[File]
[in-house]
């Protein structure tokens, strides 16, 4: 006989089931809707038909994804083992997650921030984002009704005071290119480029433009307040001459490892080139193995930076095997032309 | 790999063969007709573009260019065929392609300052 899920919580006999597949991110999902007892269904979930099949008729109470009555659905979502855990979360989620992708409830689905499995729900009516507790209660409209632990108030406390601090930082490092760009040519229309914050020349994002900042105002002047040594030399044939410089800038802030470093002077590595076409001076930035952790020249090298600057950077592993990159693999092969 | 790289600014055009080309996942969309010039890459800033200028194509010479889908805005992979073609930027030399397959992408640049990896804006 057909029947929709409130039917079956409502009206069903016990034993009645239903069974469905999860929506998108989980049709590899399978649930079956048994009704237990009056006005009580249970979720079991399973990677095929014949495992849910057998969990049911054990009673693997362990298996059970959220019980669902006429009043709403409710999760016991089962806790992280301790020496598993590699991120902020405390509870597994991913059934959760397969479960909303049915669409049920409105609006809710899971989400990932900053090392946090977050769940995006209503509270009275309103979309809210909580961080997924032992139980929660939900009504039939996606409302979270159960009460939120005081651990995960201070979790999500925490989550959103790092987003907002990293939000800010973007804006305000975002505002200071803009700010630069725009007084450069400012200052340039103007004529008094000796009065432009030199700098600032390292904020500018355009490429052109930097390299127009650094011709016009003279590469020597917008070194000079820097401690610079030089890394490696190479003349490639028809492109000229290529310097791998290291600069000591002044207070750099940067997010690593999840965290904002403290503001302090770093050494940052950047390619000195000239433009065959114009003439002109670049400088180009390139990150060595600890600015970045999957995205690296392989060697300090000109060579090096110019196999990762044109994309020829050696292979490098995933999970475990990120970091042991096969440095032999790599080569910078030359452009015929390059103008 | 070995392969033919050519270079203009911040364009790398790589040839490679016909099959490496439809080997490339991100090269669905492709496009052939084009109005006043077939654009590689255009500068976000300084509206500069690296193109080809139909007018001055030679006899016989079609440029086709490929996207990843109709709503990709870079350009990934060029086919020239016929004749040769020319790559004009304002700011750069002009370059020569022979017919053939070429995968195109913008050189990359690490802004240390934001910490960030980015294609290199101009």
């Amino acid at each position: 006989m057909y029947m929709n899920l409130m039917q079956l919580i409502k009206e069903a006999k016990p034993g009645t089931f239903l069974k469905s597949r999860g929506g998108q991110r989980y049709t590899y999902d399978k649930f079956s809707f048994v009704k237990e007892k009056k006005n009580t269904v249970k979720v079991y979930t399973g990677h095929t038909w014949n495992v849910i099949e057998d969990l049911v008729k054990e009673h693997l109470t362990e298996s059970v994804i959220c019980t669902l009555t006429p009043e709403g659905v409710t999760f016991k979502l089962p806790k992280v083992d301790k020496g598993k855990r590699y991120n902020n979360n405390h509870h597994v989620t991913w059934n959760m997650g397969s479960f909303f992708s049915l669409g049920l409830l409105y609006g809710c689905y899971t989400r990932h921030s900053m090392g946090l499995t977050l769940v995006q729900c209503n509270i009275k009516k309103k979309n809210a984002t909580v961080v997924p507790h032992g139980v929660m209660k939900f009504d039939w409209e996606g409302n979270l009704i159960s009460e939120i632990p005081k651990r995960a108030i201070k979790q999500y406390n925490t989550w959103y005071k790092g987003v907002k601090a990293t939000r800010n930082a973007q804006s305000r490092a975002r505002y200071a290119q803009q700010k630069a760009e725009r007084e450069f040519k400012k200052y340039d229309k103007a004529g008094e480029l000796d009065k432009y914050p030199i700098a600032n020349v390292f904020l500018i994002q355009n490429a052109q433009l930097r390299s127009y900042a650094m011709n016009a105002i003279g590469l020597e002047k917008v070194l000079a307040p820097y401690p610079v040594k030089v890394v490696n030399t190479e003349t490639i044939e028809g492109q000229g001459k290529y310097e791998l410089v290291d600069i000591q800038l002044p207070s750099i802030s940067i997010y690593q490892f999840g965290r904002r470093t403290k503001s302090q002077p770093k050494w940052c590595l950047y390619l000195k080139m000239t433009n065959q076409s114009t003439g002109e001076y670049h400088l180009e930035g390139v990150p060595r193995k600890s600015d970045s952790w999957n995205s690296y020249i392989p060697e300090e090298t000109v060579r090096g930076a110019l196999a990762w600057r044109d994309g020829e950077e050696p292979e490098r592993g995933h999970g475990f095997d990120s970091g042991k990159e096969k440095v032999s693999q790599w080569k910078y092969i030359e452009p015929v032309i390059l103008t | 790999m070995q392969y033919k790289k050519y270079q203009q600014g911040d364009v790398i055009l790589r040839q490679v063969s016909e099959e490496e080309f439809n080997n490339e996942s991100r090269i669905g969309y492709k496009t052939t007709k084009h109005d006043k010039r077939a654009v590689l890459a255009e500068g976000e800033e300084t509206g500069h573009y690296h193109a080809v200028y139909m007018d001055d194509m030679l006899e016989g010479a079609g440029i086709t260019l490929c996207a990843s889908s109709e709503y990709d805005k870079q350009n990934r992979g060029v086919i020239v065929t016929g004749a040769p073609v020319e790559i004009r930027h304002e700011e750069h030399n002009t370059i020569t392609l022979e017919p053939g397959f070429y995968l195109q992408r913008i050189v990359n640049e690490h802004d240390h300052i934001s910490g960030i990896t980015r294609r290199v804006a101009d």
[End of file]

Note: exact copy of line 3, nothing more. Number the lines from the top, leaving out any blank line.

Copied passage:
């Amino acid at each position: 006989m057909y029947m929709n899920l409130m039917q079956l919580i409502k009206e069903a006999k016990p034993g009645t089931f239903l069974k469905s597949r999860g929506g998108q991110r989980y049709t590899y999902d399978k649930f079956s809707f048994v009704k237990e007892k009056k006005n009580t269904v249970k979720v079991y979930t399973g990677h095929t038909w014949n495992v849910i099949e057998d969990l049911v008729k054990e009673h693997l109470t362990e298996s059970v994804i959220c019980t669902l009555t006429p009043e709403g659905v409710t999760f016991k979502l089962p806790k992280v083992d301790k020496g598993k855990r590699y991120n902020n979360n405390h509870h597994v989620t991913w059934n959760m997650g397969s479960f909303f992708s049915l669409g049920l409830l409105y609006g809710c689905y899971t989400r990932h921030s900053m090392g946090l499995t977050l769940v995006q729900c209503n509270i009275k009516k309103k979309n809210a984002t909580v961080v997924p507790h032992g139980v929660m209660k939900f009504d039939w409209e996606g409302n979270l009704i159960s009460e939120i632990p005081k651990r995960a108030i201070k979790q999500y406390n925490t989550w959103y005071k790092g987003v907002k601090a990293t939000r800010n930082a973007q804006s305000r490092a975002r505002y200071a290119q803009q700010k630069a760009e725009r007084e450069f040519k400012k200052y340039d229309k103007a004529g008094e480029l000796d009065k432009y914050p030199i700098a600032n020349v390292f904020l500018i994002q355009n490429a052109q433009l930097r390299s127009y900042a650094m011709n016009a105002i003279g590469l020597e002047k917008v070194l000079a307040p820097y401690p610079v040594k030089v890394v490696n030399t190479e003349t490639i044939e028809g492109q000229g001459k290529y310097e791998l410089v290291d600069i000591q800038l002044p207070s750099i802030s940067i997010y690593q490892f999840g965290r904002r470093t403290k503001s302090q002077p770093k050494w940052c590595l950047y390619l000195k080139m000239t433009n065959q076409s114009t003439g002109e001076y670049h400088l180009e930035g390139v990150p060595r193995k600890s600015d970045s952790w999957n995205s690296y020249i392989p060697e300090e090298t000109v060579r090096g930076a110019l196999a990762w600057r044109d994309g020829e950077e050696p292979e490098r592993g995933h999970g475990f095997d990120s970091g042991k990159e096969k440095v032999s693999q790599w080569k910078y092969i030359e452009p015929v032309i390059l103008t | 790999m070995q392969y033919k790289k050519y270079q203009q600014g911040d364009v790398i055009l790589r040839q490679v063969s016909e099959e490496e080309f439809n080997n490339e996942s991100r090269i669905g969309y492709k496009t052939t007709k084009h109005d006043k010039r077939a654009v590689l890459a255009e500068g976000e800033e300084t509206g500069h573009y690296h193109a080809v200028y139909m007018d001055d194509m030679l006899e016989g010479a079609g440029i086709t260019l490929c996207a990843s889908s109709e709503y990709d805005k870079q350009n990934r992979g060029v086919i020239v065929t016929g004749a040769p073609v020319e790559i004009r930027h304002e700011e750069h030399n002009t370059i020569t392609l022979e017919p053939g397959f070429y995968l195109q992408r913008i050189v990359n640049e690490h802004d240390h300052i934001s910490g960030i990896t980015r294609r290199v804006a101009d």